National Heat Map: Water Source Heat Map Layer

8m ago
58 Views
0 Downloads
3.84 MB
54 Pages
Transcription

National Heat Map:Water source heat map layerMarch 2015

Crown copyright 2015URN 15D/091- National Heat Map: Water source heat map layer.You may re-use this information (not including logos) free of charge in any format or medium,under the terms of the Open Government Licence, unless otherwise stated.To view this licence, visit cence/or write to the Information Policy Team, The National Archives, Kew, London TW9 4DU,or email: [email protected] enquiries regarding this publication should be sent to us at [email protected]

Water source heat map layerContentsExecutive summary . 5Introduction . 7Background . 7High level water source heat map . 7Water source heat pumps . 7Aims and objectives. 8Terminology. 8Coverage . 11Constraint mapping . 12Overview . 12Environmental designations . 12Rivers . 15Water resource availability . 17Canals . 18Coastal and transitional waterbodies . 19Calculating water source heat capacity . 20Water temperature . 20Changes to temperature . 21Heat pumps . 22Water availability . 22Aggregating urban areas . 23Summary of input datasets and associated licencing . 24Summary of heat capacity findings . 25Rivers . 25Urban areas . 28Sensitivity analysis . 34Canals . 36Coastal and estuary. 37Conclusions . 39Limitations . 393

Constraint MappingFurther recommendations . 40Data structure . 42Summary of input datasets and associated licencing . 42Overview . 43Methodology flowchart. 44Key assumptions . 45Water temperature . 46Intake temperature for rivers, lakes and reservoirs . 47Intake temperature for estuaries and the sea . 47Limits to changes in water temperature . 49Water availability . 49River flow . 50Canals. 51Estuaries & coast . 52Heat pumps . 52Rate of heat extraction . 534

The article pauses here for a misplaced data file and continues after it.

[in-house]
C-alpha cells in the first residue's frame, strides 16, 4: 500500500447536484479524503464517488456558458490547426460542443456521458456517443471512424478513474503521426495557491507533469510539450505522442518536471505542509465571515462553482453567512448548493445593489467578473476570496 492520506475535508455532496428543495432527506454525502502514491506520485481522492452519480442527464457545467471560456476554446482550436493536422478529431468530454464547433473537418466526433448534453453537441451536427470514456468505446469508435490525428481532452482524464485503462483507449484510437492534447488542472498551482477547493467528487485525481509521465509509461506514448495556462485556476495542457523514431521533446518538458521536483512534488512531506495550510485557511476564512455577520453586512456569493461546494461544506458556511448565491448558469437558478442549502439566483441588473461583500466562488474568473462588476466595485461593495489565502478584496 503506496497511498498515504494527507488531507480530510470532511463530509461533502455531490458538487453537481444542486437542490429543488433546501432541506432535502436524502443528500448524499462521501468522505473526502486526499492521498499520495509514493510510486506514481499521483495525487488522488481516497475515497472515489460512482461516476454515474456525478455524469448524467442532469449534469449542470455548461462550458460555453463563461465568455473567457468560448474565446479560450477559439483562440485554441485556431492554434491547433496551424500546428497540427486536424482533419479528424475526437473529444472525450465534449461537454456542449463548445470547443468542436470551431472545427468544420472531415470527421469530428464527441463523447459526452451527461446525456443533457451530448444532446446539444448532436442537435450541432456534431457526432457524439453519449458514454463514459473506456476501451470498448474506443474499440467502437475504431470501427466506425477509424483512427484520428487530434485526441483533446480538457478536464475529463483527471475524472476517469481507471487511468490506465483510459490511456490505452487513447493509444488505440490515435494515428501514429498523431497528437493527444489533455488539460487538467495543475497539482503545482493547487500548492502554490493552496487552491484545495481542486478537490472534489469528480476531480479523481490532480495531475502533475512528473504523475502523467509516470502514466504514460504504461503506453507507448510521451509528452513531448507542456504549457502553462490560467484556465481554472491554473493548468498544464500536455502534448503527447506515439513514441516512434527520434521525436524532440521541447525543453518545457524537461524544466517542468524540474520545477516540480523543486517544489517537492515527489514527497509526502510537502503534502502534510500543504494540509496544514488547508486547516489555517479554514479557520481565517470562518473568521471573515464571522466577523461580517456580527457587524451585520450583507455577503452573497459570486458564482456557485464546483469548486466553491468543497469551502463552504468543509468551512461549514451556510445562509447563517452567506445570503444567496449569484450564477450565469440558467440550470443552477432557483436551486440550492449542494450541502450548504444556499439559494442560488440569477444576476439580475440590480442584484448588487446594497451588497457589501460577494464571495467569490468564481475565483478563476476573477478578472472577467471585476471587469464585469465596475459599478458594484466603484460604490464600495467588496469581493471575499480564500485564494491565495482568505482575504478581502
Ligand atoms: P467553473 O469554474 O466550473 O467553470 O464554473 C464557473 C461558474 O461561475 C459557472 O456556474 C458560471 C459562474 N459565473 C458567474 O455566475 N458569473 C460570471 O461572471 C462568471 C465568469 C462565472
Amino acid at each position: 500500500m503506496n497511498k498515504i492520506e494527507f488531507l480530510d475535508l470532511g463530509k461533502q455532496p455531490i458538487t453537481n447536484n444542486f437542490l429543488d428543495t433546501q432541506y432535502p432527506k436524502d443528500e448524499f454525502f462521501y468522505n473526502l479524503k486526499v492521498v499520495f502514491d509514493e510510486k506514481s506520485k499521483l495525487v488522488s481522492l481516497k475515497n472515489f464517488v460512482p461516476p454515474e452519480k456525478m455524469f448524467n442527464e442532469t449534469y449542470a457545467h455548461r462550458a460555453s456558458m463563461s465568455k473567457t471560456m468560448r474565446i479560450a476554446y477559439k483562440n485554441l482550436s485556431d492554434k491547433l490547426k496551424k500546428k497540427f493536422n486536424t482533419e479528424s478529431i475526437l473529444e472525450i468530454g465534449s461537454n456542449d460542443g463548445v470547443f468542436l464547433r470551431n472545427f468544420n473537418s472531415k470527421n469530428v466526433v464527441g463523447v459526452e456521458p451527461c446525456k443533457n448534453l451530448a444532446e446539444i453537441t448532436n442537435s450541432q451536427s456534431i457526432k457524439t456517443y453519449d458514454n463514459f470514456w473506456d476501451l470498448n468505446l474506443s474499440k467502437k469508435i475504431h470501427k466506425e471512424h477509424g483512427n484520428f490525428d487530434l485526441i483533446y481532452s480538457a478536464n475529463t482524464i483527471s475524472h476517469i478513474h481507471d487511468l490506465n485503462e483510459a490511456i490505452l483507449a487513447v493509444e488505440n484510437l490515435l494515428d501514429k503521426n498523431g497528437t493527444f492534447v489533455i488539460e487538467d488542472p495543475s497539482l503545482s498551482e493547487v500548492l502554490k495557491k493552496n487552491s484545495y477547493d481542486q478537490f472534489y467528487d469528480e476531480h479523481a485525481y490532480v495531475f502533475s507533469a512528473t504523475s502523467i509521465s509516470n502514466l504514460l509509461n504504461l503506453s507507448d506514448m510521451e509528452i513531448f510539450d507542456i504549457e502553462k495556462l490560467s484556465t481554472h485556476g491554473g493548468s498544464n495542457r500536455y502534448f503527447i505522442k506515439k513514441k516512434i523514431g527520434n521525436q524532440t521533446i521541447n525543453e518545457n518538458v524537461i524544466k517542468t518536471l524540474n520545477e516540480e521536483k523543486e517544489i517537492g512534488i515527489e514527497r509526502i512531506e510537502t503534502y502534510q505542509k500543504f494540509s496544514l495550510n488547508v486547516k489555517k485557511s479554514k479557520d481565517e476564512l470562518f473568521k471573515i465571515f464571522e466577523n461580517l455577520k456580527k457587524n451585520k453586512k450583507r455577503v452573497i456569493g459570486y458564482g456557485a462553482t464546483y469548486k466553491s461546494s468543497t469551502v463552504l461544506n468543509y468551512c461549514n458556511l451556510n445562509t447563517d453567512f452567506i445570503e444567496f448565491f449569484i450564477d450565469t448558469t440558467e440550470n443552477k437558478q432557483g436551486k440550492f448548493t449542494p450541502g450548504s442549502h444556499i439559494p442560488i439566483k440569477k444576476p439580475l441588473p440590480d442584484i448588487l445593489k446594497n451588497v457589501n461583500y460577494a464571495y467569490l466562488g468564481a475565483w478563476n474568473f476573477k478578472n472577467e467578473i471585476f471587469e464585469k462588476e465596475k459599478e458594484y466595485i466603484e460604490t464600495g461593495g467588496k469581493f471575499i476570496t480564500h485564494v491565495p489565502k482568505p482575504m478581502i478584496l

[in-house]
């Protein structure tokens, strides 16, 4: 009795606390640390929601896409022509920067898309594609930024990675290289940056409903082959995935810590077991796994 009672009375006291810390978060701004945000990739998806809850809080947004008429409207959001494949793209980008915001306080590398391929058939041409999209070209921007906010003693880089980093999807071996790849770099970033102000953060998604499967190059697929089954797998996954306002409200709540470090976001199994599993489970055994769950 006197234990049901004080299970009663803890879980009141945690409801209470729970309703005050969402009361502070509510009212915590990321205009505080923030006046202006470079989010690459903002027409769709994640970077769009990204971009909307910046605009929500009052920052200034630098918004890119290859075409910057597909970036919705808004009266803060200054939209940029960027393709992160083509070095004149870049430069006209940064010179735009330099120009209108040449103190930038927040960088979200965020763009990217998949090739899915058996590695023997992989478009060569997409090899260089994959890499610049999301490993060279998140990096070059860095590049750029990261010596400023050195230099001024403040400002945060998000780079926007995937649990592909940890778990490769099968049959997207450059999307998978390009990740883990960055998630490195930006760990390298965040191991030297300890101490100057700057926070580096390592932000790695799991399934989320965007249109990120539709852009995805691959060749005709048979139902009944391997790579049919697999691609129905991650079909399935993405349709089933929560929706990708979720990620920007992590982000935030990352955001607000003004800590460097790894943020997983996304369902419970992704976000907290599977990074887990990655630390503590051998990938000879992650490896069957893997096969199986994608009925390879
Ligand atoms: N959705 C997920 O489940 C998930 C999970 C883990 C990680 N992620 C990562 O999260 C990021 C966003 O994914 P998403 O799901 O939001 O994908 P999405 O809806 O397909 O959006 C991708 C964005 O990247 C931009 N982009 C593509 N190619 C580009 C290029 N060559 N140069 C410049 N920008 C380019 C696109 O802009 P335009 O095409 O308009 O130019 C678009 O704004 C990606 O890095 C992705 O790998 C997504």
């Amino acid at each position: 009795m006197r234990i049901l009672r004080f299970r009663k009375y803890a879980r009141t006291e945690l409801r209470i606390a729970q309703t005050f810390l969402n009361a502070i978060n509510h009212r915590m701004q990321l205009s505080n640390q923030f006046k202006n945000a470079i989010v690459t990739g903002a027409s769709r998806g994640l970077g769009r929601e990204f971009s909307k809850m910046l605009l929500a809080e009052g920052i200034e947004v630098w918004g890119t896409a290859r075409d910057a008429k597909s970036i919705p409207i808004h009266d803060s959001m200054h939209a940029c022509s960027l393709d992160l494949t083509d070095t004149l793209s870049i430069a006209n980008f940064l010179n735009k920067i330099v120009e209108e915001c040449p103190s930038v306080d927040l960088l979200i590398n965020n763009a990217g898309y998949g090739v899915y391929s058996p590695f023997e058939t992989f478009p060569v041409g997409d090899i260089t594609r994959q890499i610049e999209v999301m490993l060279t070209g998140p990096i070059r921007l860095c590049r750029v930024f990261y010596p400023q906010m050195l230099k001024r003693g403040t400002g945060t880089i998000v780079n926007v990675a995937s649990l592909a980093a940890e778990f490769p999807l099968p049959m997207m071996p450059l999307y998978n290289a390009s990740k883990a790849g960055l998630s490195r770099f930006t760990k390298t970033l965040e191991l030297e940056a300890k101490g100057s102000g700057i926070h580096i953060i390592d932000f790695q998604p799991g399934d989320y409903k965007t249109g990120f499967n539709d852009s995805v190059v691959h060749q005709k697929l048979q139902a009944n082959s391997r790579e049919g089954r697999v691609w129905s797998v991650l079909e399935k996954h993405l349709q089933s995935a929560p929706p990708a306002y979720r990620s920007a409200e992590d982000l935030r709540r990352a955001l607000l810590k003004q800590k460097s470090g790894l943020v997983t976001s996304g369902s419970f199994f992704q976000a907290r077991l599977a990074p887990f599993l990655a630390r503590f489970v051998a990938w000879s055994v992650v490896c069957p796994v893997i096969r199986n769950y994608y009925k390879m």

Executive summaryA detailed water source heat map has been developed for localauthorities, community groups and private developers to highlight theopportunities for deploying innovative heat pump technology,particularly at larger scales (e.g. for heat networks).Last year, DECC published a ‘high level’ water source heat map1, which raised awareness ofwater source heat pumps and provided an early estimation of the potential to generate heatfrom 39 English rivers. The purpose of this more detailed study was to produce a more robustestimate of the potential for water source heat pumps across England. The output, a WaterSource Heat Map (WSHM) layer, has been integrated into the National Heat Map (NHM)2. TheNHM provides heat demand and sources (e.g. local CHP generation stations) in an accessibleway to support DECC’s vision for low carbon heat3.This study has drawn together a number of existing data sets and methods to produce a newmodel providing a strategic assessment of the suitability of England’s waterbodies for heatextraction. It has identified areas where environmental factors may potentially constrain watersource heat pump installation, and the locations with the highest potential for open loop watersource heat pumps.At a strategic level this study has come to the following conclusions about the heat capacity ofEngland’s waterbodies: The total heat capacity of rivers is strongly proportional to flow. Urban areas on largerrivers are therefore prime candidates for water source heat pumps, and linking up toheat networks in the future. Urban areas close to rivers with over 100 MW total capacityare identified on the rivers Ouse (Yorkshire), Trent, Thames, Severn, Aire and Wye.Particularly promising urban areas include Nottingham, Hereford, Pontefract andLondon. A comparison with the results from the previous ‘high level’ study shows somesignificant differences. The approach used in this study has given equal weight to smalland large urban areas. Consequently small urban areas on large rivers are moreprevalent. Additionally, the previous study did not include any locations on the RiverSevern. The total heat capacity from rivers is estimated at approximately nalheatmap/Department of Energy & Climate Change, “The Future of Heating: Meeting the challenge,” March 2013. [Online].Available: ds/attachment data/file/190149/16 04-DECCThe Future of Heating Accessible-10.pdf35